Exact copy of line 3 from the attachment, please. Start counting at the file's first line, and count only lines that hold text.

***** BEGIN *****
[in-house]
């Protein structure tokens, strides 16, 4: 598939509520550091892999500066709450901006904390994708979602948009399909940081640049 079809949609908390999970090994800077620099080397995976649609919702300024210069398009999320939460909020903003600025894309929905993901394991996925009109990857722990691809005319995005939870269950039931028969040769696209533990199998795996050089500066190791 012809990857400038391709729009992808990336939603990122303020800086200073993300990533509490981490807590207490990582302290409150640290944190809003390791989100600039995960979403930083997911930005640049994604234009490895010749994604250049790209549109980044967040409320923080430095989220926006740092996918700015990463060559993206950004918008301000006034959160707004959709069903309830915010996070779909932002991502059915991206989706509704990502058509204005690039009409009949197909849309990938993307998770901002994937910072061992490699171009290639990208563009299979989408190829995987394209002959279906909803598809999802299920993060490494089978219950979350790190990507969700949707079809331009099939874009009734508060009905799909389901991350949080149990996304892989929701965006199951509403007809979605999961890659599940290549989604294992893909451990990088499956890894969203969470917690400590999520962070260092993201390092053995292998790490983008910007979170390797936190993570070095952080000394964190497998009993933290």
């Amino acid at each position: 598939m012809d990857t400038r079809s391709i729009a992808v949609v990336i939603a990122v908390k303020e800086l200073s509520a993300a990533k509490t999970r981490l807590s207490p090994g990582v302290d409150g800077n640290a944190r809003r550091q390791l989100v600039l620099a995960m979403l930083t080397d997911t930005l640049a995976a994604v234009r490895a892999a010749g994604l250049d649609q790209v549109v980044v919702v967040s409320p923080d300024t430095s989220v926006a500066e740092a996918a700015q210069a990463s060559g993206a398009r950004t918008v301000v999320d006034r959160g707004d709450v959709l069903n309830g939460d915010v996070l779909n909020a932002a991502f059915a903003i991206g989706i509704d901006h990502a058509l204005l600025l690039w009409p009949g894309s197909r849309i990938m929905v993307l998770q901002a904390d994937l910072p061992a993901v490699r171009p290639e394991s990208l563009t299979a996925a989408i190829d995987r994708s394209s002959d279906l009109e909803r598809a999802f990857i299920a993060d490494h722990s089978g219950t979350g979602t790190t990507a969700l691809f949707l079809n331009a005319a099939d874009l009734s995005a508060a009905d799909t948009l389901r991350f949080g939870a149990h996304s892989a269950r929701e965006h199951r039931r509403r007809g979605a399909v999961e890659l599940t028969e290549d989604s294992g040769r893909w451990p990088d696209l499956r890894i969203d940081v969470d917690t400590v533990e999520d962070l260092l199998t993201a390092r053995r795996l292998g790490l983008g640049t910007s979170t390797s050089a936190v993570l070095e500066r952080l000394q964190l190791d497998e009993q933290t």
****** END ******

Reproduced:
């Amino acid at each position: 598939m012809d990857t400038r079809s391709i729009a992808v949609v990336i939603a990122v908390k303020e800086l200073s509520a993300a990533k509490t999970r981490l807590s207490p090994g990582v302290d409150g800077n640290a944190r809003r550091q390791l989100v600039l620099a995960m979403l930083t080397d997911t930005l640049a995976a994604v234009r490895a892999a010749g994604l250049d649609q790209v549109v980044v919702v967040s409320p923080d300024t430095s989220v926006a500066e740092a996918a700015q210069a990463s060559g993206a398009r950004t918008v301000v999320d006034r959160g707004d709450v959709l069903n309830g939460d915010v996070l779909n909020a932002a991502f059915a903003i991206g989706i509704d901006h990502a058509l204005l600025l690039w009409p009949g894309s197909r849309i990938m929905v993307l998770q901002a904390d994937l910072p061992a993901v490699r171009p290639e394991s990208l563009t299979a996925a989408i190829d995987r994708s394209s002959d279906l009109e909803r598809a999802f990857i299920a993060d490494h722990s089978g219950t979350g979602t790190t990507a969700l691809f949707l079809n331009a005319a099939d874009l009734s995005a508060a009905d799909t948009l389901r991350f949080g939870a149990h996304s892989a269950r929701e965006h199951r039931r509403r007809g979605a399909v999961e890659l599940t028969e290549d989604s294992g040769r893909w451990p990088d696209l499956r890894i969203d940081v969470d917690t400590v533990e999520d962070l260092l199998t993201a390092r053995r795996l292998g790490l983008g640049t910007s979170t390797s050089a936190v993570l070095e500066r952080l000394q964190l190791d497998e009993q933290t």